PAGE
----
Our SVM model with the linear kernel on this data will have a mean accuracy of 97.61% with 0.85 standard deviations. Cross-validation is important to tune the parameters of the model. In this case, we will select different kernels available with SVM and find out the best working kernel in terms of accuracy. We have reserved a separate test set to measure how well the tuned model is working on the never seen before data points.

Building a KNN classifier (K- nearest neighbor)

K-Nearest Neighbors (KNN) is one of the simplest algorithms which we use in Machine Learning for regression and classification problem. KNN algorithms use data and classify new data points based on similarity measures (e.g. distance function). Classification is done by a majority vote to its neighbors. The data is assigned to the class which has the most number of nearest neighbors. As you increase the number of nearest neighbors, the value of k, accuracy might increase.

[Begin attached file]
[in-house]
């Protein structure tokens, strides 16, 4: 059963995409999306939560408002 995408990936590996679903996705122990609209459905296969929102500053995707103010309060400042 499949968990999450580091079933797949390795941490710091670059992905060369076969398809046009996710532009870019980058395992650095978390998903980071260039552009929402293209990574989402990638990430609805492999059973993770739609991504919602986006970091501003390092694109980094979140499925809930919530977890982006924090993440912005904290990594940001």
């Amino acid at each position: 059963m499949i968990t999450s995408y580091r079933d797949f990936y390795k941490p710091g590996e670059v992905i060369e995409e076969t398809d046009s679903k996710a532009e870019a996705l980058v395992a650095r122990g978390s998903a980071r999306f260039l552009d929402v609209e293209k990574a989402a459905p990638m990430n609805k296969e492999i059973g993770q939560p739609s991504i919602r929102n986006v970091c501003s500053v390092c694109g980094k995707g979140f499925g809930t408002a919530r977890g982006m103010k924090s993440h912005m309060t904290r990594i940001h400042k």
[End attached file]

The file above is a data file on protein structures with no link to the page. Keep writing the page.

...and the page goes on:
Below is the code snippet for  KNN classifier

Building a Naive Bayes Classifier

Naive Bayes Classifiers rely on the Bayes’ Theorem, which is based on conditional probability or in simple terms, the likelihood that an event (A) will happen given that another event (B) has already happened. Essentially, the theorem allows a hypothesis to be updated each time new evidence is introduced. The equation below expresses Bayes’ Theorem in the language of probability:

Let’s explain what each of these terms means.

  • “P” is the symbol to denote probability.